Several hundred demonstrators assembled in front of the European Parliament building in Brussels on Wednesday to protest a software-patents directive that critics say would wreak havoc on Europe's software industry.
The real-life protest was accompanied by an online campaign that saw more than 600 Web sites, including prominent open-source software sites, replace their front pages with a warning about the directive.
The protest centres on the proposed Directive on the Patentability of Computer-Implemented Inventions, which would, critics say, legitimise patents on business processes and the ideas used in software. In the US, where such patents are allowed, large corporations such as IBM routinely stockpile patents to be used against competitors -- usually to the detriment of smaller companies.
Opponents want the directive to be rejected when it comes to a parliamentary vote on Monday, and refashion it in more restrictive terms. Economists, software developers, scientists and some large European IT companies have criticised the directive.
The protest's organisers, which included software developer and digital-rights lobbying groups from France, Germany, Belgium, Catalonia, Spain and Denmark, estimated that between 400 and 500 people took part in the demonstration, with 500 the maximum permitted by Brussels police.
The protestors wore black T-shirts with slogans such as "patent inflation is not a victimless crime", "protect innovation against software patents" and "software patents kill innovation" in English and French, and carried black balloons. Banners read, "software patents kill efficient software development" and, somewhat more catchily, "innovation not litigation".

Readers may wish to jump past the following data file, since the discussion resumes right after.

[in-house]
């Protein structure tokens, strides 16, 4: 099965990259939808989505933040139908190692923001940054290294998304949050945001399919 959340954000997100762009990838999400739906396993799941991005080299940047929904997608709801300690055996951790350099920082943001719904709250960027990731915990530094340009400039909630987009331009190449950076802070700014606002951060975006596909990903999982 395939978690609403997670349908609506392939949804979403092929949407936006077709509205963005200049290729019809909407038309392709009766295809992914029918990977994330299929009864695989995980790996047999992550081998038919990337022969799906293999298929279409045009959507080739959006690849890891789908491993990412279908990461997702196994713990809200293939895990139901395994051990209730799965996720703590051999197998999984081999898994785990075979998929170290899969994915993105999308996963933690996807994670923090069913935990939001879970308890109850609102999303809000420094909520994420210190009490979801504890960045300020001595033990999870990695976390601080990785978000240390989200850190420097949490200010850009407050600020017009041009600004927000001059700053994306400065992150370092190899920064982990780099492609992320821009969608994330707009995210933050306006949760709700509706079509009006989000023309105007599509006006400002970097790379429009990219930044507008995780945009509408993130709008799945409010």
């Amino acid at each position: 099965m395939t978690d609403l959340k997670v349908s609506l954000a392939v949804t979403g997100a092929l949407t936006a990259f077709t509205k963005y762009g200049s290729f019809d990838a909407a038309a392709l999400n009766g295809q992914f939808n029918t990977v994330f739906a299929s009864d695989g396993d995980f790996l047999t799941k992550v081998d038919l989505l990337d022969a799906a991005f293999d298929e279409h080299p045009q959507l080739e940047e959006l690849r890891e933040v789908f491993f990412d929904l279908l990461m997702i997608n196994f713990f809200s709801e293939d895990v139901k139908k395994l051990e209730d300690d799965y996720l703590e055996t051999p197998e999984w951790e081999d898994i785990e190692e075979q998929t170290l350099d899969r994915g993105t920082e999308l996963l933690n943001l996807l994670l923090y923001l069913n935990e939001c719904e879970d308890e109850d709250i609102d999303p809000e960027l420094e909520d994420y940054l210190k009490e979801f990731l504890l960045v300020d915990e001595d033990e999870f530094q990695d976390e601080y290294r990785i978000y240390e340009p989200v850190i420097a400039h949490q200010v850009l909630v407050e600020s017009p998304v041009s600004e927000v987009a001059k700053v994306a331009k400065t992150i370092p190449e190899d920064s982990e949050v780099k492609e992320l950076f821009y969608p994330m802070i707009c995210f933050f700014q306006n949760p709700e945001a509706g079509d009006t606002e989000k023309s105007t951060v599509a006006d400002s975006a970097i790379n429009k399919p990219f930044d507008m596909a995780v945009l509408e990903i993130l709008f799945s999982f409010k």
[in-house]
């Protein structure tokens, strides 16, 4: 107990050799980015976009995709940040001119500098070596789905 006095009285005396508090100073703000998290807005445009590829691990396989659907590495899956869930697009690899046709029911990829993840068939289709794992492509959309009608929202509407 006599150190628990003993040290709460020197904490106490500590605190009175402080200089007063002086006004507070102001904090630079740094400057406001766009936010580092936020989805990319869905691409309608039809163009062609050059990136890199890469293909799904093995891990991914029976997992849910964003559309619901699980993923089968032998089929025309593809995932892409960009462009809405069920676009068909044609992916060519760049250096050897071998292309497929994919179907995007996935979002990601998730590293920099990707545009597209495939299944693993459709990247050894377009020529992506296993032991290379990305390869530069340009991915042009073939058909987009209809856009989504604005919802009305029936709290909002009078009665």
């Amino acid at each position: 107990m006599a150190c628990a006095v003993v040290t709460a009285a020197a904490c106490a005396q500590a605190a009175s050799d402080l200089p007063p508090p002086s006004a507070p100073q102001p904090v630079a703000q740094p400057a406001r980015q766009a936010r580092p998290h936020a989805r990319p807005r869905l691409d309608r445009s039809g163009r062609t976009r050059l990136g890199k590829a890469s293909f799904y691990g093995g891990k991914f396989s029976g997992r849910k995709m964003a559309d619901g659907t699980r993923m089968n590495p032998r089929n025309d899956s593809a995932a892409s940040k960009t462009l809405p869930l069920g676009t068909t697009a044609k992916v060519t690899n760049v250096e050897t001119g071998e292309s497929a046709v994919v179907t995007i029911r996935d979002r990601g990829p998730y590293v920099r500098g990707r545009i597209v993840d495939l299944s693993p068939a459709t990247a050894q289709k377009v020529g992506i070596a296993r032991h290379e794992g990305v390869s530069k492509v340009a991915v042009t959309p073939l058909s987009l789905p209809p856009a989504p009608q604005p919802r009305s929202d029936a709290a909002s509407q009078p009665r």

For the benefit of onlookers and the national news media, the protestors carried out a mock funeral before tombstones reading, "maybe you'll be next!" in French and German.
A troupe of mimes in black masks acted out a parable about software patents, involving a fistfight between a businessman in a suit and a scruffy young software developer.
The outdoor demonstration was followed by a press conference in the Parliament building featuring talks by Henk Barendregt, chair of the Foundation of Mathematics and Computer Science at Nijmegen University in the Netherlands, one of the computer scientists petitioning against the directive; Reinier Bakels, an attorney; the chief executive of an open-source software company called Nightlabs and Hartmut Pilch, the president of the Foundation for a Free Information Infrastructure (FFII), which helped organise the protest.
Arlene McCarthy, the Labour MEP responsible for steering the proposal through the European Parliament, has argued that the directive is necessary to harmonise the patent regimes of the EU's member states and give inventors a consistent legal framework for patenting their computer-related innovations.
Some opponents of the directive say they support the idea of software patents, but believe the directive implements them in a way that will create more problems than it solves.